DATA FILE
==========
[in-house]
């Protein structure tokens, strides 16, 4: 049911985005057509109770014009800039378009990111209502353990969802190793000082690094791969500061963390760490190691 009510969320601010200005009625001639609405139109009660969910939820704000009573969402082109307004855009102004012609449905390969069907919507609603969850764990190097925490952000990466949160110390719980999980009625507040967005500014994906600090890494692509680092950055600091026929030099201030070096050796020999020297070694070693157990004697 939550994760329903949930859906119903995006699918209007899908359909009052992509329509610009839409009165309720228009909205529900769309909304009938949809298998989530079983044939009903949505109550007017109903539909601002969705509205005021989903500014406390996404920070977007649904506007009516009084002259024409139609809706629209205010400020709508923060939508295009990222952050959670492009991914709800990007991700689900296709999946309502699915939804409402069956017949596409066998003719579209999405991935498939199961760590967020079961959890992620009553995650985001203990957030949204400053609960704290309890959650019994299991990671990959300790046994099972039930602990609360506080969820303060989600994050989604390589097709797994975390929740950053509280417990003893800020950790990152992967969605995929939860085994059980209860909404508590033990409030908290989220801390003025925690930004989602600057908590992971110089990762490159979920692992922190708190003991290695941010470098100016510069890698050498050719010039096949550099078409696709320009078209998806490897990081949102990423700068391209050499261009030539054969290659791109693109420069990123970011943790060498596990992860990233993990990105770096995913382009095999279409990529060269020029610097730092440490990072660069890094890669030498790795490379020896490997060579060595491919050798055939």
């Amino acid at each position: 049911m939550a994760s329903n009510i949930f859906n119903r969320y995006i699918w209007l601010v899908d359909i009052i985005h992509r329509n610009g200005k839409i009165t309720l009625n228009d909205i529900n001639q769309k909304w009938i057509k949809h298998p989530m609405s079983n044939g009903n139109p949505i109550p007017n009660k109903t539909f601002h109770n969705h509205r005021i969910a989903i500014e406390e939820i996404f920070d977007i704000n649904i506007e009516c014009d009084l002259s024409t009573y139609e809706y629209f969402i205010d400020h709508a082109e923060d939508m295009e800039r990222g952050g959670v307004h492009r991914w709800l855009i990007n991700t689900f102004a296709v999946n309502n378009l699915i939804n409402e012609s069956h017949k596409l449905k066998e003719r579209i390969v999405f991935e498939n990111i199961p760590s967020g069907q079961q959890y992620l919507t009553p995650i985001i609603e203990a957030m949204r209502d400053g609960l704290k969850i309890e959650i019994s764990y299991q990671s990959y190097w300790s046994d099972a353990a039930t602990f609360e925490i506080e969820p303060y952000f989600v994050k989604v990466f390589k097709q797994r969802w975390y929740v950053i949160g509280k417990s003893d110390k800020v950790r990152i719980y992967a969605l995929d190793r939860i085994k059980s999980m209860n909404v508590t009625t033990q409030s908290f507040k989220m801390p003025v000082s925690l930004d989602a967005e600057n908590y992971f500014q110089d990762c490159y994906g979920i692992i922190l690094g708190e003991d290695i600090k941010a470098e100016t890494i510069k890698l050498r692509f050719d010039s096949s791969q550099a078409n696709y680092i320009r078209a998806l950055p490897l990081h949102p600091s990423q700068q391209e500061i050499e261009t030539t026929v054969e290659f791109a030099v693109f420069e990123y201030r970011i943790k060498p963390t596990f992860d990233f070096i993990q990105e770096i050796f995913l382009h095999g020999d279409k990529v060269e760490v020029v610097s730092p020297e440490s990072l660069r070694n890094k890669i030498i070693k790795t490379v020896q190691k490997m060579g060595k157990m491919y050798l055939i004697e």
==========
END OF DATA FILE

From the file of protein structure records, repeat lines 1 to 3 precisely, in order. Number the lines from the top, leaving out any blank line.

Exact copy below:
[in-house]
């Protein structure tokens, strides 16, 4: 049911985005057509109770014009800039378009990111209502353990969802190793000082690094791969500061963390760490190691 009510969320601010200005009625001639609405139109009660969910939820704000009573969402082109307004855009102004012609449905390969069907919507609603969850764990190097925490952000990466949160110390719980999980009625507040967005500014994906600090890494692509680092950055600091026929030099201030070096050796020999020297070694070693157990004697 939550994760329903949930859906119903995006699918209007899908359909009052992509329509610009839409009165309720228009909205529900769309909304009938949809298998989530079983044939009903949505109550007017109903539909601002969705509205005021989903500014406390996404920070977007649904506007009516009084002259024409139609809706629209205010400020709508923060939508295009990222952050959670492009991914709800990007991700689900296709999946309502699915939804409402069956017949596409066998003719579209999405991935498939199961760590967020079961959890992620009553995650985001203990957030949204400053609960704290309890959650019994299991990671990959300790046994099972039930602990609360506080969820303060989600994050989604390589097709797994975390929740950053509280417990003893800020950790990152992967969605995929939860085994059980209860909404508590033990409030908290989220801390003025925690930004989602600057908590992971110089990762490159979920692992922190708190003991290695941010470098100016510069890698050498050719010039096949550099078409696709320009078209998806490897990081949102990423700068391209050499261009030539054969290659791109693109420069990123970011943790060498596990992860990233993990990105770096995913382009095999279409990529060269020029610097730092440490990072660069890094890669030498790795490379020896490997060579060595491919050798055939």
């Amino acid at each position: 049911m939550a994760s329903n009510i949930f859906n119903r969320y995006i699918w209007l601010v899908d359909i009052i985005h992509r329509n610009g200005k839409i009165t309720l009625n228009d909205i529900n001639q769309k909304w009938i057509k949809h298998p989530m609405s079983n044939g009903n139109p949505i109550p007017n009660k109903t539909f601002h109770n969705h509205r005021i969910a989903i500014e406390e939820i996404f920070d977007i704000n649904i506007e009516c014009d009084l002259s024409t009573y139609e809706y629209f969402i205010d400020h709508a082109e923060d939508m295009e800039r990222g952050g959670v307004h492009r991914w709800l855009i990007n991700t689900f102004a296709v999946n309502n378009l699915i939804n409402e012609s069956h017949k596409l449905k066998e003719r579209i390969v999405f991935e498939n990111i199961p760590s967020g069907q079961q959890y992620l919507t009553p995650i985001i609603e203990a957030m949204r209502d400053g609960l704290k969850i309890e959650i019994s764990y299991q990671s990959y190097w300790s046994d099972a353990a039930t602990f609360e925490i506080e969820p303060y952000f989600v994050k989604v990466f390589k097709q797994r969802w975390y929740v950053i949160g509280k417990s003893d110390k800020v950790r990152i719980y992967a969605l995929d190793r939860i085994k059980s999980m209860n909404v508590t009625t033990q409030s908290f507040k989220m801390p003025v000082s925690l930004d989602a967005e600057n908590y992971f500014q110089d990762c490159y994906g979920i692992i922190l690094g708190e003991d290695i600090k941010a470098e100016t890494i510069k890698l050498r692509f050719d010039s096949s791969q550099a078409n696709y680092i320009r078209a998806l950055p490897l990081h949102p600091s990423q700068q391209e500061i050499e261009t030539t026929v054969e290659f791109a030099v693109f420069e990123y201030r970011i943790k060498p963390t596990f992860d990233f070096i993990q990105e770096i050796f995913l382009h095999g020999d279409k990529v060269e760490v020029v610097s730092p020297e440490s990072l660069r070694n890094k890669i030498i070693k790795t490379v020896q190691k490997m060579g060595k157990m491919y050798l055939i004697e």